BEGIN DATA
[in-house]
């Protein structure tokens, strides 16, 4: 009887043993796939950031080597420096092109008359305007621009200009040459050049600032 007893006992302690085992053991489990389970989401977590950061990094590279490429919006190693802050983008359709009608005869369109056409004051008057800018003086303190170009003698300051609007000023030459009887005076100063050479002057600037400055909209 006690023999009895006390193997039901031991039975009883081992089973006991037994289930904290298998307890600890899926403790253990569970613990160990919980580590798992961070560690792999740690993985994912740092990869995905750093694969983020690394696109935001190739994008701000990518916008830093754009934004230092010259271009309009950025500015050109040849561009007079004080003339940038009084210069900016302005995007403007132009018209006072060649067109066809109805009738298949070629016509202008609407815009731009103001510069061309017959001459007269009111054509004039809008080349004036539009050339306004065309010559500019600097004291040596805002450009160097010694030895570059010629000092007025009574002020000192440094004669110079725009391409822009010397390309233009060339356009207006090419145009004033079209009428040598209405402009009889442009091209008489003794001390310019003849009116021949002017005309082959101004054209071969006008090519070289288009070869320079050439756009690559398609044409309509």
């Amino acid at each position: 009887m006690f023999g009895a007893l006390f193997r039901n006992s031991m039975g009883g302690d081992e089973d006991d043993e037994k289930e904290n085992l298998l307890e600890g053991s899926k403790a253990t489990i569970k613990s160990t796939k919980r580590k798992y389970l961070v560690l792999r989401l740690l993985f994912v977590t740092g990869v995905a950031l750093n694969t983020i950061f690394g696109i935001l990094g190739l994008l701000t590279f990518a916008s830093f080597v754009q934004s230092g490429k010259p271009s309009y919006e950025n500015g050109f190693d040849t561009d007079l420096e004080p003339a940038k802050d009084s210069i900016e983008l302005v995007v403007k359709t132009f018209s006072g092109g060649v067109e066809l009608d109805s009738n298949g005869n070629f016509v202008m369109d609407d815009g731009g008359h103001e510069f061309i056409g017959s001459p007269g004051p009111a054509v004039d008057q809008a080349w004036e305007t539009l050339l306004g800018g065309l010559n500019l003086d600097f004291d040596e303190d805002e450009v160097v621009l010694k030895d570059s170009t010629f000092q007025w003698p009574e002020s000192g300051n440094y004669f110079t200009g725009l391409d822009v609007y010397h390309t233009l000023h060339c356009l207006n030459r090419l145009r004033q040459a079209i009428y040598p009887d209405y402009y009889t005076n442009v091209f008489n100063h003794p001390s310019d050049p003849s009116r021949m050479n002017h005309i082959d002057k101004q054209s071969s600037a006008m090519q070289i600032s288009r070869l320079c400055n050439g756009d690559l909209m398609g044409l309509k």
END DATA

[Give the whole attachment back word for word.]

[in-house]
């Protein structure tokens, strides 16, 4: 009887043993796939950031080597420096092109008359305007621009200009040459050049600032 007893006992302690085992053991489990389970989401977590950061990094590279490429919006190693802050983008359709009608005869369109056409004051008057800018003086303190170009003698300051609007000023030459009887005076100063050479002057600037400055909209 006690023999009895006390193997039901031991039975009883081992089973006991037994289930904290298998307890600890899926403790253990569970613990160990919980580590798992961070560690792999740690993985994912740092990869995905750093694969983020690394696109935001190739994008701000990518916008830093754009934004230092010259271009309009950025500015050109040849561009007079004080003339940038009084210069900016302005995007403007132009018209006072060649067109066809109805009738298949070629016509202008609407815009731009103001510069061309017959001459007269009111054509004039809008080349004036539009050339306004065309010559500019600097004291040596805002450009160097010694030895570059010629000092007025009574002020000192440094004669110079725009391409822009010397390309233009060339356009207006090419145009004033079209009428040598209405402009009889442009091209008489003794001390310019003849009116021949002017005309082959101004054209071969006008090519070289288009070869320079050439756009690559398609044409309509």
């Amino acid at each position: 009887m006690f023999g009895a007893l006390f193997r039901n006992s031991m039975g009883g302690d081992e089973d006991d043993e037994k289930e904290n085992l298998l307890e600890g053991s899926k403790a253990t489990i569970k613990s160990t796939k919980r580590k798992y389970l961070v560690l792999r989401l740690l993985f994912v977590t740092g990869v995905a950031l750093n694969t983020i950061f690394g696109i935001l990094g190739l994008l701000t590279f990518a916008s830093f080597v754009q934004s230092g490429k010259p271009s309009y919006e950025n500015g050109f190693d040849t561009d007079l420096e004080p003339a940038k802050d009084s210069i900016e983008l302005v995007v403007k359709t132009f018209s006072g092109g060649v067109e066809l009608d109805s009738n298949g005869n070629f016509v202008m369109d609407d815009g731009g008359h103001e510069f061309i056409g017959s001459p007269g004051p009111a054509v004039d008057q809008a080349w004036e305007t539009l050339l306004g800018g065309l010559n500019l003086d600097f004291d040596e303190d805002e450009v160097v621009l010694k030895d570059s170009t010629f000092q007025w003698p009574e002020s000192g300051n440094y004669f110079t200009g725009l391409d822009v609007y010397h390309t233009l000023h060339c356009l207006n030459r090419l145009r004033q040459a079209i009428y040598p009887d209405y402009y009889t005076n442009v091209f008489n100063h003794p001390s310019d050049p003849s009116r021949m050479n002017h005309i082959d002057k101004q054209s071969s600037a006008m090519q070289i600032s288009r070869l320079c400055n050439g756009d690559l909209m398609g044409l309509k």